Careless Whispers
Idol Loves Idol
Careless Whispers
Obsessive analysis of American Idol.
Feb. 23 2007 12:49 PM

Idol Loves Idol


Stephanie Edwards. Click image to expand.
Stephanie Edwards

In the words of that matchless wit and aphorist Randy Jackson: I'm gonna keep it real, dawg. The American Idol semifinals are exhausting. How many hours worth of shows were broadcast this week? Fifty, right? One hardly has time for anything but Idol. Dishes pile up in the sink; a scrub forest of stubble spreads across your chin; children go unfed. It certainly was an engrossing three days. Among other things, we witnessed the worst barefoot rendition of "Careless Whisper" since your correspondent's own performance in front of a bedroom mirror at the peak of an adolescent identity crisis, circa December 1984. Chris Sligh, clearly desperate to maintain his rep as Idol's quipster-in-chief, made a lame joke about Simon Cowell's work with Il Divo and the Teletubbies—and then furiously backpedaled two nights later. On decision night, the 24 competitors joined forces for a stupendously campy singalong of Tears for Fears' "Sowing the Seeds of Love." (Nearly blinding the nation with their pearly whites, the Idol hopefuls sang, "Could you be, could you be squeaky clean/ And smash any hope of democracy?" The answer is yes.) We also learned that this year's celebrity musical guests will include Jon Bon Jovi, Martina McBride, Barry Gibb, Diana Ross, Gwen Stefani, and one actual vocal stylist genius, Tony Bennett. At the other end of the gravitas spectrum is Jennifer Lopez, who presumably will be on hand for Idol's Auto-Tune Week special.

Oh yeah, things got testy between Cowell and Ryan Seacrest. Seacrest goaded Cowell about this and that. Cowell called Seacrest "sweetheart." Shifting nervously in his immaculate Marc Jacobs vest-and-sport-shirt ensemble, Seacrest barked, "Don't call me sweetheart. …We don't have that kind of relationship. I don't want that kind of relationship." Cowell: "I don't want that kind of relationship." A faint breeze stirred the cypresses; fireflies flickered in the gloaming. Cowell leapt over the judges' desk, flung himself into Seacrest's waiting arms, and the pair made torrid love as the house band played "Unchained Melody." The truth is, the Simon-Ryan rivalry is hyper-stylized shtick—they're the Sam and Diane of American Idol, and they play their roles to perfection. Expect much more of the same as the season moves along.


As far as the competition itself goes, the girls wiped the floor with the guys. To be more demographically precise: The black girls wiped the floor with everyone else. I loved brassy Stephanie Edwards and my fave Melinda Doolittle—although Doolittle's "Since You Been Gone" was a touch shouty. (I suspect she'll really shine on ballads and midtempo stuff; she doesn't seem like a natural-born belter.) Jordin Sparks and Sabrina Sloan were also strong, but they feel second tier. The biggest rave reviews so far went to Lakisha Jones' powerhouse version of "And I'm Telling You I'm Not Going." If you have the big voice, this is a perfect Idol song: how can you go wrong with a roiling gospel ballad that insists: "I'm staying, I'm staying/And you, and you, and you, you're gonna love me"? The voting public has no choice, really. For reasons I've written about elsewhere, the song has special resonance for a single mother like Lakisha. But while Lakisha's bio makes her a sentimental favorite, I suspect it won't be enough to buoy her to the Idol crown, unless she truly blows away the competition week after week. There's already been a hard-luck African-American single-mom champ: Fantasia. (She was in back in the house on Thursday night, doing a fine job with a terrible song from the Color Purple musical.) But it's hard not to root for Lakisha, especially against competition like Alaina Alexander and Antonella Barba, both of whom stayed in the hunt despite dismal performances, almost certainly because of their good looks. (Did Antonella collect some extra votes on the strength of those Girls Gone Wild-style photos that surfaced this past week?)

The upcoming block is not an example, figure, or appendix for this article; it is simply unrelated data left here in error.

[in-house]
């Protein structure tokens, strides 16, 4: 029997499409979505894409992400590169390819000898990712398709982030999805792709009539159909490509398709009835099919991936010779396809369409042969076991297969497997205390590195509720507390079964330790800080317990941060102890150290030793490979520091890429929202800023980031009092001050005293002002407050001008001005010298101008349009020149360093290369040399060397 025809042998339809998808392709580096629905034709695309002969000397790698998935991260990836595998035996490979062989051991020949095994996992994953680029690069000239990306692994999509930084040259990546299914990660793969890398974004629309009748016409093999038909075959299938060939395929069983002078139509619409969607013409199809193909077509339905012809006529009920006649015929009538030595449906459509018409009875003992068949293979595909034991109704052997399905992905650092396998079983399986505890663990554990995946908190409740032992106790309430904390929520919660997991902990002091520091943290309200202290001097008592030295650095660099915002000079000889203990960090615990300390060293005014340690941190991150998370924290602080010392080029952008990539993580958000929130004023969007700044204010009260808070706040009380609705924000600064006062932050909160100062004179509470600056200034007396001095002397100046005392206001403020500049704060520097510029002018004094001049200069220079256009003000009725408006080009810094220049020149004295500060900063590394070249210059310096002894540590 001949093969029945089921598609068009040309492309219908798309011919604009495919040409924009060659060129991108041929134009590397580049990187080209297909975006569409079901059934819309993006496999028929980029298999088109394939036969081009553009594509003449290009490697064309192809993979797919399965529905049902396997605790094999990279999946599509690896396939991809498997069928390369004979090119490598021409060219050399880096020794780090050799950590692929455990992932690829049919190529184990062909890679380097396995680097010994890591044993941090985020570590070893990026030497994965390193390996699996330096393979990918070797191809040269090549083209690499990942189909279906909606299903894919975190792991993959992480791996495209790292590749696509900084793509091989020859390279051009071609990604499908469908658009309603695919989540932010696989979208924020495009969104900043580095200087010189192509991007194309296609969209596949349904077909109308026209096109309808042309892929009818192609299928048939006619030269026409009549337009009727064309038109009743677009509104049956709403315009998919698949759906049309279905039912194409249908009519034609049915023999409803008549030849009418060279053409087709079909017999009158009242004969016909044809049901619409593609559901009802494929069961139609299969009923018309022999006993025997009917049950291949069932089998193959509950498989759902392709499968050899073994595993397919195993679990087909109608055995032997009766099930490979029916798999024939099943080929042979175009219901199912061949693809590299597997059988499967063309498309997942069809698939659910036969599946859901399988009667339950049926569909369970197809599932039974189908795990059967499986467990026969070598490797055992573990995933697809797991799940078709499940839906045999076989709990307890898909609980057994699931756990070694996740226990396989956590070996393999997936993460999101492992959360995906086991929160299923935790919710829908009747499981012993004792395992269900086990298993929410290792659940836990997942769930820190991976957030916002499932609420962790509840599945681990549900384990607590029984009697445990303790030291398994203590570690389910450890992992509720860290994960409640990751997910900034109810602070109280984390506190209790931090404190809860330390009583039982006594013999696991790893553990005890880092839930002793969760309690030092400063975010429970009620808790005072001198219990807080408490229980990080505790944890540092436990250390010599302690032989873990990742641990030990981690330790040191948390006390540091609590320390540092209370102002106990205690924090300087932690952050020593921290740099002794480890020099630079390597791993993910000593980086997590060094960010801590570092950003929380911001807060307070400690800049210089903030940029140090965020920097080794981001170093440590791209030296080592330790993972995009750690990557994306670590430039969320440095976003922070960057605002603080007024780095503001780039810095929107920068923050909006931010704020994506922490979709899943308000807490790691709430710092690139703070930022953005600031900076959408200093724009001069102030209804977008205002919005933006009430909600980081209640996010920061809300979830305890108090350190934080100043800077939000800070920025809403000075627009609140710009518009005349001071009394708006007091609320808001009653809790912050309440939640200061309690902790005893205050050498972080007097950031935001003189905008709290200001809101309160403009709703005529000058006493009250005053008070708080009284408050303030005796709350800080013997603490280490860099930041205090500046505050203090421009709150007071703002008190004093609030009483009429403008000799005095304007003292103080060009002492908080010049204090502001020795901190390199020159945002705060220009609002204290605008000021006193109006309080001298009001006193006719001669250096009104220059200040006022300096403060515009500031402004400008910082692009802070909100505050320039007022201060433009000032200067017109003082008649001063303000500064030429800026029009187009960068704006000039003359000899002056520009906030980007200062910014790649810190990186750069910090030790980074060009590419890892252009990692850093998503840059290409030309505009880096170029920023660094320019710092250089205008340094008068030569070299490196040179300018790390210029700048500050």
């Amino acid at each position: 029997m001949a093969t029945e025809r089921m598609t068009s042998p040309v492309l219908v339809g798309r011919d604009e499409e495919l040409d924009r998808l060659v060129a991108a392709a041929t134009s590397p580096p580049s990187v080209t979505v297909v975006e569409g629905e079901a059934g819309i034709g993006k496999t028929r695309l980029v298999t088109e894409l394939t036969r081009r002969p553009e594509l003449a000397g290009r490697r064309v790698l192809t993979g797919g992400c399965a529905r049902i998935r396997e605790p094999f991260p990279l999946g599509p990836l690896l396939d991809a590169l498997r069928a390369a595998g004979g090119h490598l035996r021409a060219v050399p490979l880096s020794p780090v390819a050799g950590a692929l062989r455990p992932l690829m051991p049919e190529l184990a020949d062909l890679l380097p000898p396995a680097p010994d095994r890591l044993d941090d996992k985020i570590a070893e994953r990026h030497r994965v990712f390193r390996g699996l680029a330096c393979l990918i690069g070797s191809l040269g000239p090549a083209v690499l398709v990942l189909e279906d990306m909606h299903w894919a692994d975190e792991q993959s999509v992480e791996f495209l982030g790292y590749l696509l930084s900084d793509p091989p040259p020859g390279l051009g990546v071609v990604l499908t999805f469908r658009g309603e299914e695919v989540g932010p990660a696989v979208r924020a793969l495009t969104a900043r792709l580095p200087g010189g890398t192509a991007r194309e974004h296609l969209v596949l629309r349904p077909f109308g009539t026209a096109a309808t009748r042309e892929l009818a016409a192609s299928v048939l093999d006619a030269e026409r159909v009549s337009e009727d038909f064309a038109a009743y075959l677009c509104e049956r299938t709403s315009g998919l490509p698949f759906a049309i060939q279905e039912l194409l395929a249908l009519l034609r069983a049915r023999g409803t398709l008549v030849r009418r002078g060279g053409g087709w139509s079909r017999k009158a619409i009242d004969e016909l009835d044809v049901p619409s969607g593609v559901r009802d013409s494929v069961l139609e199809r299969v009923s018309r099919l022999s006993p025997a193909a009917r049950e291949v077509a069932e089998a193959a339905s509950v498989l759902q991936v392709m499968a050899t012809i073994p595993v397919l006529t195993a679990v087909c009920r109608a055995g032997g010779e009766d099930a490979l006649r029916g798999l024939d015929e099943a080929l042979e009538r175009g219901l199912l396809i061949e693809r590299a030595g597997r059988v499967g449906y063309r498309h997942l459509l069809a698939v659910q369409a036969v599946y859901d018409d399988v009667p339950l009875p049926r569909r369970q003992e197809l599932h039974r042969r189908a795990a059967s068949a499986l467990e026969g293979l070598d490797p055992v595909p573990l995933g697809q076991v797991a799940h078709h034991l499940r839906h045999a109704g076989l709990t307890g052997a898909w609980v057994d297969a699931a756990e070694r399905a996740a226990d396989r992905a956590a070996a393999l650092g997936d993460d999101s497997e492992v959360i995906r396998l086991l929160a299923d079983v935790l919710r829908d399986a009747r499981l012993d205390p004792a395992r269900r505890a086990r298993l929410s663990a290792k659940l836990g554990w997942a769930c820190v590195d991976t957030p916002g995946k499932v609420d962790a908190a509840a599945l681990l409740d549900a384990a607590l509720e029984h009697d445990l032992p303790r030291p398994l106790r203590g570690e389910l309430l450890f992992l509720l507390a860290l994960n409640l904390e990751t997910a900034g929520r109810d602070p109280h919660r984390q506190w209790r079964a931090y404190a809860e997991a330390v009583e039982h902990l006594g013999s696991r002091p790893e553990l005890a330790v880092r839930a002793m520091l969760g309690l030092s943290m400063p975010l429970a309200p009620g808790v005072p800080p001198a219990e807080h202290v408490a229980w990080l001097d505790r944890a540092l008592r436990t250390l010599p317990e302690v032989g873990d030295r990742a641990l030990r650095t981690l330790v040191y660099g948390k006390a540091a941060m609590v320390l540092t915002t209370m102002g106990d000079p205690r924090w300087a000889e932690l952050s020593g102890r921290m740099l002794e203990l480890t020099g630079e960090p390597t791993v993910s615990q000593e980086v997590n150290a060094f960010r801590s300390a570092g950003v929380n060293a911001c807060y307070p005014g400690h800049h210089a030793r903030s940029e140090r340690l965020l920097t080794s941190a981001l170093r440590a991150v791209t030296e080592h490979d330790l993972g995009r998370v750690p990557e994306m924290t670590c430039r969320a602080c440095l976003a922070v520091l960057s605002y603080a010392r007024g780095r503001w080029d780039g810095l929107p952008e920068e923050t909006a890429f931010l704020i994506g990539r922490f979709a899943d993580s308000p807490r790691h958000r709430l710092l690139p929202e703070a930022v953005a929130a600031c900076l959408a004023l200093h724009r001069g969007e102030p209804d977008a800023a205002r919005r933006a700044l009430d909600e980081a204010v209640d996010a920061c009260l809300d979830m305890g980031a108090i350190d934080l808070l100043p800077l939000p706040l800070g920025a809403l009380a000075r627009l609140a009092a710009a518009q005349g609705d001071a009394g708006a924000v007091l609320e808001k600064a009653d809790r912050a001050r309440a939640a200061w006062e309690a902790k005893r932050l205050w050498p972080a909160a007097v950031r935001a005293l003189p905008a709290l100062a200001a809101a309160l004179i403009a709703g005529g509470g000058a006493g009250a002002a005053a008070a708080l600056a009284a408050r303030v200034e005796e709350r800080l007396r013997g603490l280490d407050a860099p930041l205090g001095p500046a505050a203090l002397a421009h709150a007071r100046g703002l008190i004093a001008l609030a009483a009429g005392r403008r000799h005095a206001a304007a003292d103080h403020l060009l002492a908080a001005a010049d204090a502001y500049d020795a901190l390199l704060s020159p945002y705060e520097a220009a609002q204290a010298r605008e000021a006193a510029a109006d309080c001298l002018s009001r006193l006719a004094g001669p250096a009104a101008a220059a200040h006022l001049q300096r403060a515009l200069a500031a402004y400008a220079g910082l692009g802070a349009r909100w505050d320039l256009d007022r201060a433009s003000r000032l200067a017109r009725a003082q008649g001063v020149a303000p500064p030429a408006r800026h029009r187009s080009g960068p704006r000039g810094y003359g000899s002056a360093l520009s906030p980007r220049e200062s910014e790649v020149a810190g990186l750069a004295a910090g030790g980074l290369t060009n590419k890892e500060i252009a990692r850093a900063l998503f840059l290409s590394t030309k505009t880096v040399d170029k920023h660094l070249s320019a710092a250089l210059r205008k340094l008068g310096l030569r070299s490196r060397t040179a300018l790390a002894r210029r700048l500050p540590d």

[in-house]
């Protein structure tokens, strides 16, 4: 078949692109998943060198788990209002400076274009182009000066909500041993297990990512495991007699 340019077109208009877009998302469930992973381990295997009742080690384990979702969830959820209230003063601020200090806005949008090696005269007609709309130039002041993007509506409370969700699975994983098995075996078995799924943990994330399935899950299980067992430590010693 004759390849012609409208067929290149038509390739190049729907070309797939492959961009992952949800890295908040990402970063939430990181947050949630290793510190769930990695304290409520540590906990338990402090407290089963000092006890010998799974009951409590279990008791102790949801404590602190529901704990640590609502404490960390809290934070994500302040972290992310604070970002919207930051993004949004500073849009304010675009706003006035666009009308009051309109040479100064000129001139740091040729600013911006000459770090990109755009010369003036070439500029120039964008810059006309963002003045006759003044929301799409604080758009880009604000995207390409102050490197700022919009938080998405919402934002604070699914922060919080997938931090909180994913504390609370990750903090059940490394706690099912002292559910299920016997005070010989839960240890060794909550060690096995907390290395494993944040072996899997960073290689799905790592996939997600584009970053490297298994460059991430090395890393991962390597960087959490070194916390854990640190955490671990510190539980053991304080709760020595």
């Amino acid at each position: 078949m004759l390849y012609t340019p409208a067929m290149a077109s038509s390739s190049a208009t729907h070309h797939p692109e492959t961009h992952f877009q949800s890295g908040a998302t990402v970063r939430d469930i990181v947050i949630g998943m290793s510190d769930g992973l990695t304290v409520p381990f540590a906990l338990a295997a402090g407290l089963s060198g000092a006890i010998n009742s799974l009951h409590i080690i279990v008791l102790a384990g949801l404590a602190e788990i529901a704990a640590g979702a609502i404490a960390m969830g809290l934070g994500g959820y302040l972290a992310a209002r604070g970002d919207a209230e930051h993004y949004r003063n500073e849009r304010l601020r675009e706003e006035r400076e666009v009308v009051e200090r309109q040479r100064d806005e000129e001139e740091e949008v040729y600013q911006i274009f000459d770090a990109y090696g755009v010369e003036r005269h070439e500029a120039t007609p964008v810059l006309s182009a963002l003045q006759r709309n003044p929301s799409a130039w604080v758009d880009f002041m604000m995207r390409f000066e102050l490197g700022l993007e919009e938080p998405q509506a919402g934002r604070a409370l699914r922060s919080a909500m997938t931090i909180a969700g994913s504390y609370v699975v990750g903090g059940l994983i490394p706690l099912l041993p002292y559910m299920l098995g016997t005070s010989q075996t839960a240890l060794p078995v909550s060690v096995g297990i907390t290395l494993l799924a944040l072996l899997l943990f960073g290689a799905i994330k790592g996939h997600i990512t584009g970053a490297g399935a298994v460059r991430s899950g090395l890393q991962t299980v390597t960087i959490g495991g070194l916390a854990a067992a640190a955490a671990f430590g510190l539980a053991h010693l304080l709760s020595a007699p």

The fellas were just plain boring. Paul Kim (the "Careless Whisper" butcher) and Rudy Cardenas got sent home, but almost any of them could have gone. Sundance Head's "Knights in White Satin" was painful—I had to mute the TV 30 seconds in—but he survived to maul another song. I blame Dixie. Sundance is the one white Southerner in the competition, with a full-on barbecue-dipped Texas twang, and if past seasons are any guide, Bible Belt voters will send him deeper into the competition than his talent merits. (Hello, Bucky Covington; hello, Kellie Pickler.) The only guy who did anything for me on Tuesday night is my choice to win the whole thing, Blake Lewis, who sang a wonderfully fey version of Keane's "Somewhere Only We Know." I stand by my prediction: Blake has a je ne sais quoi that I don't see in anyone else in the contest, including all those diva powerhouses. I don't think we've ever quite encountered his like: a legitimately funky beat-boxing white boy who's capable of dialing it down to deliver a Britpop ballad in Morrissey's sad-sack, romantic croon. I was counting on Chris Sligh for a little originality, too, but he tanked. Suave Brandon Rogers hit all his notes but put America to sleep. As for the rest of the guys—to Idol Camp with you!

Jody Rosen is critic at large for T: The New York Times Style Magazine.


  Slate Plus
Feb. 14 2016 6:00 AM Is a Surrogate a Mother? A battle over triplets raises difficult questions about the ethics of the surrogacy industry and the meaning of parenthood.